It’s Fashion RevolutionWeek this week. To mark this, we’re showcasing our favourite examples of cultural activism which have supported its #whomademyclothes call to action. On Monday, we showcased the Guerrilla Projections of documentary photographer Ismael Ferdous. Yesterday we showcased the gentle Shop-dropping activism of the Craftivist Collective.
Today’s post shows how disobedient objects can contribute to the Fashion Revolution. In this case, Fashion Revolution Germany and BDDO took a shopping experience with which people are familiar- inserting money to buy something from a vending machine – and introduced information about who made these things at the point of sale.
What happens when people are asked to think about this then? That was the experiment. Buy, boycott, donate? What would you do? How is your choice structured? The debate was lively. This video was the viral hit of Fashion Revolution 2015.
Olivia Boertje, Jo Ryley, Alec James, Tori Carter, Becky Watts and Rachel Osborne (2016) The 2 Euro T-Shirt – A Social Experiment. followthethings.com
Catherine Flood & Gavin Grindon (2014) Disobedient objects. London: V&A Publishing
Earlier this year, one of followthethings.com’s activities was to take a group of Exeter Geography undergraduates to the Victoria and Albert museum in London to compare its Disobedient Objects, Rapid Response Collecting and Fashion collections/exhibitions. We’d heard that some of the Disobedient Objects could not only be followed into and through the exhibition (lent by and returned to those who made them), but also out from it: as the exhibition’s DIY leaflets were being used elsewhere in the world to make the objects on display. We then found this article by Alice Bell which explains this brilliantly.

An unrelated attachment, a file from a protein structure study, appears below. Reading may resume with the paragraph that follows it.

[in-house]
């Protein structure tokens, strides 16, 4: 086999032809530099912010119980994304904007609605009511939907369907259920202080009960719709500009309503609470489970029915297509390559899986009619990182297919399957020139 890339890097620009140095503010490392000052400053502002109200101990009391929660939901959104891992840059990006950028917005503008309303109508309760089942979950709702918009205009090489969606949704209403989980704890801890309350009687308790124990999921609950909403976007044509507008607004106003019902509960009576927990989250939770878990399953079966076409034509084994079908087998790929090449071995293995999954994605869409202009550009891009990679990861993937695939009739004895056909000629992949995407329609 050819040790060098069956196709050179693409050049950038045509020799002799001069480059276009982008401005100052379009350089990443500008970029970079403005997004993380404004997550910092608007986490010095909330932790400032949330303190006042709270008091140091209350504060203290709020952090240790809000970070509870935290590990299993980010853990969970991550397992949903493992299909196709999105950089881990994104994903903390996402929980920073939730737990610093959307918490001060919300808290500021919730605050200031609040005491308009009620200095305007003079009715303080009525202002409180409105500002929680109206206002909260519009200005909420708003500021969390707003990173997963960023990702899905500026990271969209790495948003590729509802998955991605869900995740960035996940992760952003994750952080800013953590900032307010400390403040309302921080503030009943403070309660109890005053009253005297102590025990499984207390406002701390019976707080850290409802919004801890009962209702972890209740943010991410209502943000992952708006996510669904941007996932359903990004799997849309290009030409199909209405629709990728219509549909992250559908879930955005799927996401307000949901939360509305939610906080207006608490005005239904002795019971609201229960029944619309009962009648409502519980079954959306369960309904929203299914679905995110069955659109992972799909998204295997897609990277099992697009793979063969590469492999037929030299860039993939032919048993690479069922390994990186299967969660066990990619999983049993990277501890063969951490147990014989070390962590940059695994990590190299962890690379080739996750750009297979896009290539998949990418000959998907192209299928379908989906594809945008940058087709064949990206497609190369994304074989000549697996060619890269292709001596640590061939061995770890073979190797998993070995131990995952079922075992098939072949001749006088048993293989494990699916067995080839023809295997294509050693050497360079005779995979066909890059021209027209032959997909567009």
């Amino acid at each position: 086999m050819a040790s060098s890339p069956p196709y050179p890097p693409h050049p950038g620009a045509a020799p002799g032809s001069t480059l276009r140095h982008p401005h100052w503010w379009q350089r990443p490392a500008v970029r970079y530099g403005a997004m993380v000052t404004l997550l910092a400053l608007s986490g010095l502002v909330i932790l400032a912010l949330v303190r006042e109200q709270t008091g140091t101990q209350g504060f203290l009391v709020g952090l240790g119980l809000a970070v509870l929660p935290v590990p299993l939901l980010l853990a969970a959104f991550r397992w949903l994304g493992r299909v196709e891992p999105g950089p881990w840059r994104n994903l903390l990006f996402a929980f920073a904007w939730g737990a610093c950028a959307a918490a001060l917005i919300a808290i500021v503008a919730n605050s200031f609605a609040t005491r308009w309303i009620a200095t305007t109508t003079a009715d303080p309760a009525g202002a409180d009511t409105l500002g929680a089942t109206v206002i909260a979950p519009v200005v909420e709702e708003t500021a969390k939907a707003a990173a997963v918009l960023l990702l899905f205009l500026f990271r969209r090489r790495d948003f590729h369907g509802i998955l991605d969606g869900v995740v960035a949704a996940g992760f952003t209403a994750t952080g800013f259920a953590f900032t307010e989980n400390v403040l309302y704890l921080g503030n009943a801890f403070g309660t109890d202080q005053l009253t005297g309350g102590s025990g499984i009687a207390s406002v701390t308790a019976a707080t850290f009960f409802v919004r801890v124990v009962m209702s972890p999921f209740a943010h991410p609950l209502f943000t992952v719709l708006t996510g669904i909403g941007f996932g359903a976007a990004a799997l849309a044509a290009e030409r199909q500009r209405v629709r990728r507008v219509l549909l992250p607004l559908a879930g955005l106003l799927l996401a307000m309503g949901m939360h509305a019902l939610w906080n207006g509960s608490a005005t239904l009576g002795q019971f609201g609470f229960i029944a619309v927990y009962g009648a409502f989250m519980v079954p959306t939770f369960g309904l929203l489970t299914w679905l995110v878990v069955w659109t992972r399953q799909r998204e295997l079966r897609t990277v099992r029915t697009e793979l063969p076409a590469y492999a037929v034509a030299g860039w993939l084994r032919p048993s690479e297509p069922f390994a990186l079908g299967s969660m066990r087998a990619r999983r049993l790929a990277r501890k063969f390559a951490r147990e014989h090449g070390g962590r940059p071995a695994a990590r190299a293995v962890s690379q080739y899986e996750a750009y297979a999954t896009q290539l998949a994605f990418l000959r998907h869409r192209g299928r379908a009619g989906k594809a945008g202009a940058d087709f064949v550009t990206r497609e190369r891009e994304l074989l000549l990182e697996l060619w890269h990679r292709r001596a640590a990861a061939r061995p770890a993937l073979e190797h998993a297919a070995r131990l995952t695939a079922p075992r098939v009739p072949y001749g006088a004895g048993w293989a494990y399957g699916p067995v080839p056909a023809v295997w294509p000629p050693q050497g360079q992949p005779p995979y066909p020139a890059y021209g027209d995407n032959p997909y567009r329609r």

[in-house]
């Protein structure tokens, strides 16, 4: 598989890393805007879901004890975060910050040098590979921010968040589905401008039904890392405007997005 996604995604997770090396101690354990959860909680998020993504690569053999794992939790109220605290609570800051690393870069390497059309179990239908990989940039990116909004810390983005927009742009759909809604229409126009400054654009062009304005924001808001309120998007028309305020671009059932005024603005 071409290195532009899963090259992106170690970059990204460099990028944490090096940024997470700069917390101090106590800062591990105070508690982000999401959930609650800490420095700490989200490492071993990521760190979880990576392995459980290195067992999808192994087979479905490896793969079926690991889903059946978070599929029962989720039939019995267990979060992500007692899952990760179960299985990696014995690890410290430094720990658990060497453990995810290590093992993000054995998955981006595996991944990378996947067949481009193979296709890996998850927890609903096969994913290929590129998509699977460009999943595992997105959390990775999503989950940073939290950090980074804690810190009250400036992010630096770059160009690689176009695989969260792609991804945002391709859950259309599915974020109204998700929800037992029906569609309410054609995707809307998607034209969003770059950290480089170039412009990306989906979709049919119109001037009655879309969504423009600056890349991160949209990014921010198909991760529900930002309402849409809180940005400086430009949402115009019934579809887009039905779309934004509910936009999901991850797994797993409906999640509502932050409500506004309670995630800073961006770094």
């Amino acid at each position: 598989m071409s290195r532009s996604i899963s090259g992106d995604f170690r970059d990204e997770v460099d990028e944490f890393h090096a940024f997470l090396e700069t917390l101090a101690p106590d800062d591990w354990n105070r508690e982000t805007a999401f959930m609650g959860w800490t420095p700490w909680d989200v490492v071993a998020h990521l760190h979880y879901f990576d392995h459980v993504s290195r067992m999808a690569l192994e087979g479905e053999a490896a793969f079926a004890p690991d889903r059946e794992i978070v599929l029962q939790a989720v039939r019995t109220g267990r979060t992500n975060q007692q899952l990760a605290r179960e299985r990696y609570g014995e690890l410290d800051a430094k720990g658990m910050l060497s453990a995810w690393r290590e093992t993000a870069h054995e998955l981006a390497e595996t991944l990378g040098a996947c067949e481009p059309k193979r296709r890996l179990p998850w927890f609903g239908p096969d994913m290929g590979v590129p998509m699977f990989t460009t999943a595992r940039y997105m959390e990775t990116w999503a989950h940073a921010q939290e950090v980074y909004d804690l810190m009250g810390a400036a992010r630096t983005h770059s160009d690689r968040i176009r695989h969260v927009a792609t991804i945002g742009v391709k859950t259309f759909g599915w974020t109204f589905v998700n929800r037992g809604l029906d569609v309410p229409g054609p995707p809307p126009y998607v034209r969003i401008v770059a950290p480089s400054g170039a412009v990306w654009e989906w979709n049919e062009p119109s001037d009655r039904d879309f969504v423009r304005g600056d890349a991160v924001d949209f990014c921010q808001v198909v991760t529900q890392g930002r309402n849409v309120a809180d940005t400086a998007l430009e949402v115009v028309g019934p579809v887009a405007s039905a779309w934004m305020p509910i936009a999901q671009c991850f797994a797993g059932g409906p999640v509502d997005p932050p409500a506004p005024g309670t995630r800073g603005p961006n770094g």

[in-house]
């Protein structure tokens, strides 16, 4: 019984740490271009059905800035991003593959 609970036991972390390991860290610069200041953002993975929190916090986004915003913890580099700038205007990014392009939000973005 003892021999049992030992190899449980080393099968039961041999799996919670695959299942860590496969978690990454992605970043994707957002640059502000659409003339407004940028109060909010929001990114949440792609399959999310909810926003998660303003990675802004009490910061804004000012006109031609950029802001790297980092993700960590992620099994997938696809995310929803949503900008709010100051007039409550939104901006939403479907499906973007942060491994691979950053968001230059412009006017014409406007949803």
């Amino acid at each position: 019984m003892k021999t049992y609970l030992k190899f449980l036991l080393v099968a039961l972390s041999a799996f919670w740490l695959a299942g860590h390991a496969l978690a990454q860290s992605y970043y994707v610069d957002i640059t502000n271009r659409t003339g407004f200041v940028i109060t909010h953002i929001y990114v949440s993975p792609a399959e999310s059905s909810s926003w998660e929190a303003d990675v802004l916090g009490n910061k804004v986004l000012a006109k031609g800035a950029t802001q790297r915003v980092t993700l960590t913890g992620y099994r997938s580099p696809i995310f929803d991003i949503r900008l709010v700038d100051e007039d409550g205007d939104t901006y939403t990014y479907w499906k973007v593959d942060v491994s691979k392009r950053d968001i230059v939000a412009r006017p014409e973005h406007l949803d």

— Gavin Grindon (@GavinGrindon) September 30, 2014
Art historian Gavin Grindon first spotted DIY gas masks last year, looking through photos of the Gezi Park protests in Turkey. He was developing an exhibition on the art and design of protest, and was intrigued by a street-based response to tear gas: essentially a surgical mask stuffed inside a sliced plastic bottle, with some insulating foam and elastic added for good measure.
“As far as I can tell, it was playing around with what [protesters] had on hand,” Grindon told me. The trick of soaking cloth in lemon juice or vinegar has long been used by protesters to protect themselves against tear gas. But Grindon believes that as tear gas is being used more and more, people are looking for something more powerful. (For instance, Greek activists are experimenting with antacid medicine as more effective than vinegar.) For his part, Grindon imagined he could use a rough how-to guide for the bottle-based idea he found pinned to a wall in some photos to design something even better.